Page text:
Troubling signs for out-of-home amid COVID-19
All signs point to a struggling out-of-home industry as consumers stay indoors amid the novel coronavirus outbreak.
Outfront Media's stock, for instance, has fallen 64 percent to about $11 a share since late February; Lamar Advertising is down 52 percent to $41 a share during the same time period. Clear Channel, meanwhile, is coming in under a dollar ($.45) for the first time in its history.
Lamar declined to comment; Clear Channel and Outfront did not comment at deadline.
“There is no way to sugarcoat that demand is incredibly soft right now,” says Matthew O'Connor, co-founder and CEO of AdQuick, a tech company that’s applied programmatic to buying out-of-home media. “Nobody wants to do a huge product push right now, so business is down and will continue to go down until things go back to normal.”
Prior to the coronavirus outbreak, out-of-home had been enjoying an incredible run. Revenue for the vertical rose 7 percent in the third quarter of 2019 to nearly $2 billion, according to the latest figures from the Out Of Home Advertising Association of America. Year-to-date, the out-of-home industry generated $6.4 billion through the first three quarters of 2019, a 7 percent uptick when compared to the same time last year.
“Like every industry, out-of-home is currently navigating the COVID-19 crisis in real-time,” says Anna Bager, president and CEO of OAAA, who adds that it’s “too soon to know exactly what the impact of this crisis will be in the near-term.”
“We’re taking this day-by-day,” says Bager. “I can say with confidence that the fundamentals of our industry are strong.”
Still, companies such as AdQuick are reacting to the pandemic now. Just yesterday, AdQuick said it was waiving its 3.9 percent buying fee in an effort to drum up business — a practice some billboard owners are also applying.
Such moves are a direct result of cancelations for major tentpole events. Concerts such as Coachella, for example, increase the cost of acquiring prime billboard inventory near the music festival by 40 percent, but it — along with nearly all other events — have been canceled or postponed until further notice. Overall, prices for out-of-home inventory are down about 15 percent, says O'Connor.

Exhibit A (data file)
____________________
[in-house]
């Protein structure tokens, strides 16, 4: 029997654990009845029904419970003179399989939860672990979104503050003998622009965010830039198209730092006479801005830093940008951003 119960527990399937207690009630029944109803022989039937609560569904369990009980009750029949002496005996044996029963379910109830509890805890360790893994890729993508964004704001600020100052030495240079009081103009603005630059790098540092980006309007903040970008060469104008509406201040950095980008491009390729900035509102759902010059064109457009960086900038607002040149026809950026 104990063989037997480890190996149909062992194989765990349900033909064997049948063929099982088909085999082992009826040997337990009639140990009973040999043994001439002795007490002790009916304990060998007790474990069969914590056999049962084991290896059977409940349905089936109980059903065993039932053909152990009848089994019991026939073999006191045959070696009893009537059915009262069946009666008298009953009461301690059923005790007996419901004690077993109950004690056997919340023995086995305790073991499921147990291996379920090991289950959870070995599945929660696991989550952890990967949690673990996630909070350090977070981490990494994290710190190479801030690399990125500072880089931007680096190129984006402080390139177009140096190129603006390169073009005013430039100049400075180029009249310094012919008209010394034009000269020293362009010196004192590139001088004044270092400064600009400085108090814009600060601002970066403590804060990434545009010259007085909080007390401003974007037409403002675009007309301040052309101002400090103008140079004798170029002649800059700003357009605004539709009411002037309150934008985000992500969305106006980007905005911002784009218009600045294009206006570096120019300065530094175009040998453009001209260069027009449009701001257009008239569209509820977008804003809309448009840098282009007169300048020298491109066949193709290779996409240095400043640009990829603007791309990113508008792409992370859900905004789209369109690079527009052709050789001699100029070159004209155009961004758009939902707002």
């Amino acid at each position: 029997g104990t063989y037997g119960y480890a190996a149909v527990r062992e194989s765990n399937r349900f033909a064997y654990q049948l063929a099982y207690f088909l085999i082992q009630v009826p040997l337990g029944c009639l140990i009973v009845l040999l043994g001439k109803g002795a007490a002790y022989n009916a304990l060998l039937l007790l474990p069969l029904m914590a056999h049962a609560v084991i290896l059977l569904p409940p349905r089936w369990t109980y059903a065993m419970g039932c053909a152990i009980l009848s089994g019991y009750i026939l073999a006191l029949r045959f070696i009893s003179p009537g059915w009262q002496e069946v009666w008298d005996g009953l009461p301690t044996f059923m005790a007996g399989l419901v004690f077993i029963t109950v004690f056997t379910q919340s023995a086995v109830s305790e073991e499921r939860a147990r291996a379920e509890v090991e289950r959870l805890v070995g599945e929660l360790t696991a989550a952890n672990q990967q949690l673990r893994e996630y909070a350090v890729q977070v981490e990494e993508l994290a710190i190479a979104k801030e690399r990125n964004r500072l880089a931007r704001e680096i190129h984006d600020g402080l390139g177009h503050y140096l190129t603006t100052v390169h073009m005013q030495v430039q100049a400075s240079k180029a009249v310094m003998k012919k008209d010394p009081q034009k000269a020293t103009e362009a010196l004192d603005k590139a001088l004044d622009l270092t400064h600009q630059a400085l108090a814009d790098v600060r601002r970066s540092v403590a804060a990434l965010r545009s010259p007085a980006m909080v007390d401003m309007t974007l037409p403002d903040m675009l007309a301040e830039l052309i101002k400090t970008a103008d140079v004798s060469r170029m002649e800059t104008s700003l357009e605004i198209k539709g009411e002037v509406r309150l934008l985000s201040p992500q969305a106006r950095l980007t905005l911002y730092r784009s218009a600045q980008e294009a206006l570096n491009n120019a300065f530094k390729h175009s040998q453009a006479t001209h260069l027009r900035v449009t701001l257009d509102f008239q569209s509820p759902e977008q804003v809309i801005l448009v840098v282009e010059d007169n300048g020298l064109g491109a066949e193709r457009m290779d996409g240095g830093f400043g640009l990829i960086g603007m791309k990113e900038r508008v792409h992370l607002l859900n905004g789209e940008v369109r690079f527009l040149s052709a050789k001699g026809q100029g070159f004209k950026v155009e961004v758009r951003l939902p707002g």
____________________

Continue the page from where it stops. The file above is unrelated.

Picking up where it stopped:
“It’s reflective of the amount of people willing to leave their homes,” says O’Connor, who adds that consumer foot traffic has fallen between 30 to 70 percent.
Brands do PSAs
The ad industry overall hasn’t been immune to COVID-19, as agencies, brands and publishers all feel its impact. Although many brands have paused media spend, some are moving forward with campaigns that couple traditional out-of-home advertising with public service announcements.
Ro, which owns male-focused prescription delivery company Roman, launched its out-of-home PSA campaign on Sunday with help from Wieden+Kennedy New York and Quan Media. The effort includes billboards with simple messaging such as, “Stay home. Save lives” while offering free COVID-19 telehealth assessments through its website, says Rob Schutz, co-founder and chief digital officer at Ro.
“There are two prongs,” says Schutz about the campaign. “There’s the message of unity to tackle the spread of COVID-19, and then there's making sure people are aware of our free service ... Health officials are saying don’t overburden the health system so we’re encouraging people to take advantage of this free tool."
"We are doing a public good," he adds.
Schutz says the campaign was able to get up and running within 72 hours with help from AdQuick, which fast tracks the process of getting the right creative on the right billboard through software. “That process typically takes weeks,” Schutz says. “Companies like AdQuick have democratized the process so there's a much quicker turnaround with creative.”
Like AdQuick, Vistar Media also sells inventory programmatically, but is laser-focused on digital out-of-home, says Michael Provenzano, CEO at Vistar.
"Digital gives marketers the flexibility in budget to turn things on or off,” Provenzano says. “That’s helpful if a brand’s messaging is no longer appropriate” amid COVID-19.
To hear Provenzano tell it, inventory along the way to big-box retailers and grocery stores has become a lot more valuable.
“What we’re seeing is more of a shift from where clients are spending,” Provenzano says, adding that the company is using mobile location data to see where consumers are going. “They’re still doing a lot of shopping at big-box retailers. What’s changed is the commute.”
About 10 percent of Vistar clients have canceled their out-of-home ad spend going into the second quarter while about 20 percent have paused their media buying, says Provenzano. Overall, Provenzano — and everyone else interviewed for this story — believes people will come out in droves once the pandemic tapers off.
“It will be a rejuvenating feeling for people,” he says. “The type of messaging brands can associate with that feeling through out-of-home will be an important psychological element ... It’s going to be a once-in-a-lifetime chance.”